Continue reading

Inheritance in QVTo

An interesting feature in QVT Operational Mapping language (QVTo) is mapping reuse. Differently from QVT Relations (QVTr), the QVTo language has some concepts that allow reusing mappings easily, and, more importantly, in an organized way. One of these concepts is mapping inheritance.

When I first saw this concept, I expected (or hoped) it would allow specializing an existing mapping similar to what happens in a object-oriented language – maybe because I am an OO programmer/designer. To my frustration, it does not… Moreover, I think it has a strange semantics that is more similar to an “include”. Yet, a truly “inheritance” can be an interesting and useful concept to allow mapping reuse in QVTo.

Before discussing what I think would be a more interesting semantics, let me explain how it works in QVTo. Continue reading

Using black box implementations in Eclipse QVTo

In QVT, it is possible to execute external code in a transformation. According to the standard, it has some benefits (QVT, 2009, p.10):

  • It allows complex algorithms to be coded in any programming language with a MOF binding (or that can be executed from a language with a MOF binding).
  • It allows the use of domain specific libraries to calculate model property values. For example, mathematical, engineering, bioscience and many other domains have large libraries that encode domain-specific algorithms which will difficult, if not impossible to express using OCL.
  • It allows implementations of some parts of a transformation to be opaque.

The external code is called a “black box implementation”.

Using this concept, in Eclipse QVTo it is possible to execute an external Java code. In this post I will describe how you can easily create a black box implementation to execute a math sine operation. Continue reading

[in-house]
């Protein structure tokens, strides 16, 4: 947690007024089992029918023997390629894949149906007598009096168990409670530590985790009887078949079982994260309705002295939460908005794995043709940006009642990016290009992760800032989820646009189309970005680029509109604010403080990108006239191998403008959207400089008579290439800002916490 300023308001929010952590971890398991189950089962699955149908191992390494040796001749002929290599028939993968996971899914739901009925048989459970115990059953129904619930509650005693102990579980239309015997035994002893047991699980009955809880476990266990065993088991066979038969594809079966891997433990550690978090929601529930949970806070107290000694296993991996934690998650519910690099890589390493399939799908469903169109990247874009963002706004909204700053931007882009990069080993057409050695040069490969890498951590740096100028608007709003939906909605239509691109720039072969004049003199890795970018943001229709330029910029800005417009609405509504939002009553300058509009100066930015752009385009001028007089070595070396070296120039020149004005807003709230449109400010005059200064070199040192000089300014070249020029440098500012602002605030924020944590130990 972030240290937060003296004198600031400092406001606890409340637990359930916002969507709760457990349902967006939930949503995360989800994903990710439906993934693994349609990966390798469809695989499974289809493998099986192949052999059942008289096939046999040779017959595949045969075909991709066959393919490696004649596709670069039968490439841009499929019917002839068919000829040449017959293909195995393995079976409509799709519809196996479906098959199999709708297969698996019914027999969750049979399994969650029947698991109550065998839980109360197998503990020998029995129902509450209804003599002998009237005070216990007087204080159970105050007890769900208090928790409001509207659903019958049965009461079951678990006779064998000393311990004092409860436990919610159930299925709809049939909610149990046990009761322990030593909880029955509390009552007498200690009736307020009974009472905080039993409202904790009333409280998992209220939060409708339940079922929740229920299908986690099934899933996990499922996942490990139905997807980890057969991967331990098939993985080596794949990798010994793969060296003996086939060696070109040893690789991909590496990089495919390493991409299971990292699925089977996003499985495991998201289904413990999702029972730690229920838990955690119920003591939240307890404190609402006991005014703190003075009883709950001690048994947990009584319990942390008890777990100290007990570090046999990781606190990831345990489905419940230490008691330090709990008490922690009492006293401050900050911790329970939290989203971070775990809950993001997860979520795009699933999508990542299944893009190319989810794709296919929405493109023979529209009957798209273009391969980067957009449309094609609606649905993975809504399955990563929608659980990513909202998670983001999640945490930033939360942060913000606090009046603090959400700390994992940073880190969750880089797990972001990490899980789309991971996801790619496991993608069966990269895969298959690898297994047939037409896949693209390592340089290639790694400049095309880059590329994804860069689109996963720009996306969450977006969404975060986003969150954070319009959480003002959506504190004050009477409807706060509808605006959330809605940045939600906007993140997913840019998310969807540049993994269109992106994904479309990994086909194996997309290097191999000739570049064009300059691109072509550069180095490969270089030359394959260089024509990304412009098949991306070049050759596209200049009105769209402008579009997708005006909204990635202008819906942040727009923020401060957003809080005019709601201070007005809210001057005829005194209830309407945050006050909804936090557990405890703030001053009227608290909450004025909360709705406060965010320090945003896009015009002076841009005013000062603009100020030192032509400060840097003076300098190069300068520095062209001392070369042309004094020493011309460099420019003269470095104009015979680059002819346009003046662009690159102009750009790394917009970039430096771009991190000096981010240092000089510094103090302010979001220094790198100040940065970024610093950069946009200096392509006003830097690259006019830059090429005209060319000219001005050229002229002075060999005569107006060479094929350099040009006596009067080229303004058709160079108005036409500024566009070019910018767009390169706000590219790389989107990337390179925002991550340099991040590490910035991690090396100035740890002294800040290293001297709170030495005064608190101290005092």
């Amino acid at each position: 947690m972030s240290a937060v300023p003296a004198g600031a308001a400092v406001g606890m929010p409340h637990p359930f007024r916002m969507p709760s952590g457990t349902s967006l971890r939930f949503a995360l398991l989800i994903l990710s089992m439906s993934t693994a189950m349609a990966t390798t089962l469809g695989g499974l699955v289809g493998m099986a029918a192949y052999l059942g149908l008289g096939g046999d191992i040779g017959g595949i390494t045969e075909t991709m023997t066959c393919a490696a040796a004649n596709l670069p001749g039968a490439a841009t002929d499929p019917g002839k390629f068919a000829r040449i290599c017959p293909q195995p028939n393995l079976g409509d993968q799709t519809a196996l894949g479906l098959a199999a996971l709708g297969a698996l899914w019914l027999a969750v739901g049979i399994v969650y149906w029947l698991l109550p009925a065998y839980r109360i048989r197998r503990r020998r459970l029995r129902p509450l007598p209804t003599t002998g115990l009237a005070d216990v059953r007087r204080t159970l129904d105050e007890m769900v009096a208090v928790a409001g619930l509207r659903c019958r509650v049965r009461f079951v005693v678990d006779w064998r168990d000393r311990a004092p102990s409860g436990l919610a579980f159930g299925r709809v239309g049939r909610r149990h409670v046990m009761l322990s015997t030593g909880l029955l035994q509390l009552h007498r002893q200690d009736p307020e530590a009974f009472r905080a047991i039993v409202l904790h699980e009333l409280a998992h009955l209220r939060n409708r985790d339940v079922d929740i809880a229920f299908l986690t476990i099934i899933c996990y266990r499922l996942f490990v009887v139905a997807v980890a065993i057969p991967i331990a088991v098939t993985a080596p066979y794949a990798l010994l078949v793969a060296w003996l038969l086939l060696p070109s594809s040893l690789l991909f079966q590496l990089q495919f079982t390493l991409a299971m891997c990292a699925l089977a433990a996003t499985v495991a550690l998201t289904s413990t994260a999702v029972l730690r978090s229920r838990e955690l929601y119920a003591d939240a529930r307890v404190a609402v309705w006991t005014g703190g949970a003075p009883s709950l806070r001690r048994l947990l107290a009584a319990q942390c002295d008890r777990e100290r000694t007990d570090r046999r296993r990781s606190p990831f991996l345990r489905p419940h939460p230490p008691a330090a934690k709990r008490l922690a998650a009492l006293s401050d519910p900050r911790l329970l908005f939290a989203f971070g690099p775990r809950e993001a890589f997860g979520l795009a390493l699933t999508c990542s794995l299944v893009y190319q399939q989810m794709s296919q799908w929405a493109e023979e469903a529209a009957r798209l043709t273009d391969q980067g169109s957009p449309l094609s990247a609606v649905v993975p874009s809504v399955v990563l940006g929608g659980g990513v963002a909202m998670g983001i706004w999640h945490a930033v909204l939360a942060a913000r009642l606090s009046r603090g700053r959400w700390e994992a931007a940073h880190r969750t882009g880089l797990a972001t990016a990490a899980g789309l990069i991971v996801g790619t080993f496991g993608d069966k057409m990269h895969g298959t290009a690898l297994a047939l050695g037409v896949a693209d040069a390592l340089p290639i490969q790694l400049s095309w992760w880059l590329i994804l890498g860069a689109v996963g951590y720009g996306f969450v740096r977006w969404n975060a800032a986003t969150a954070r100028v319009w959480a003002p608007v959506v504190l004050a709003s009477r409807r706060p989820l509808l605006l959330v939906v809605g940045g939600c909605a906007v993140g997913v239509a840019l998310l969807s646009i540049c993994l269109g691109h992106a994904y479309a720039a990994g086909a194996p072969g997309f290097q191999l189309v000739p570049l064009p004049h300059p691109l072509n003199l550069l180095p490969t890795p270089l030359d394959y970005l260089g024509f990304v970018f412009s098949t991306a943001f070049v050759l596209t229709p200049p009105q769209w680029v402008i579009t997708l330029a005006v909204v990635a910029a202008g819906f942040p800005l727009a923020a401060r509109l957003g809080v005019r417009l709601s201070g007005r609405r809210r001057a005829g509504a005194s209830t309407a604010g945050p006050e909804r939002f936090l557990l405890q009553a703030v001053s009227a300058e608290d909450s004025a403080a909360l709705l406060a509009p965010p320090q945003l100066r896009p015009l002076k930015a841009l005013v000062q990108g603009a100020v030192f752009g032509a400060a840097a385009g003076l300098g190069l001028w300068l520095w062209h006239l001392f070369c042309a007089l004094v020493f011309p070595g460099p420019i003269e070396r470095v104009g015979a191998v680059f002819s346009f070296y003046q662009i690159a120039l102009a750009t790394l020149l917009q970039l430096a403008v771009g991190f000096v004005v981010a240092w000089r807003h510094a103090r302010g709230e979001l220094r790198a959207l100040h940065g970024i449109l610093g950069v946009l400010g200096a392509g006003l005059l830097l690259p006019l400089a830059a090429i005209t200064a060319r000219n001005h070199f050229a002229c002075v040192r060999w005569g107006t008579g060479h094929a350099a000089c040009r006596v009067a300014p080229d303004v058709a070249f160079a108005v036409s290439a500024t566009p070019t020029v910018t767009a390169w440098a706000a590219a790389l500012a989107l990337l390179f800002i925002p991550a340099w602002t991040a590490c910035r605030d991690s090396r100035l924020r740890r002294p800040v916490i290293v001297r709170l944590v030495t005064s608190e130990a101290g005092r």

PhD Thesis

Here it is, finally, my PhD thesis in Computer Engineering. It is in Portuguese and its original title is “Transformação de um Modelo de Empresa em um Modelo de Casos de Uso seguindo os Conceitos de Engenharia Dirigida por Modelos” – which can be translated to “Transforming an Enterprise Model into a Use Case Model using Model-Driven Engineering Concepts”. Continue reading

Essential Use Case Meta-model

There are several meta-models and templates for use case textual description. These representations have different goals and viewpoints, thus proposing different concepts, or different relationship between concepts, or even different semantics for a concept.

Because some MDE works need to use a basic use case meta-model as part of the transformation, in this paper in WER 2011; I proposed an essential use case meta-model. This meta-model was based on a survey on existing meta-models and templates (the analysis of these concepts is available in this post).

Due to space limitations, the paper only presents part of the meta-model abstract syntax and semantics (textually). In this post I will make available the full abstract syntax and concrete syntax using XML (for the semantics, please refer to the original paper).

The meta-model’s abstract syntax is presented next, using a MOF class diagram. The Ecore file is available here. The original meta-model was adapted to include three meta-classes: UseCaseModel, Agent and Subject. Agent and Subject were included to represent who executes a Step – if a Subject (the System) or an Actor – an Agent is simply a generalization of Subject and Actor.

Essential Use Case Meta-model Continue reading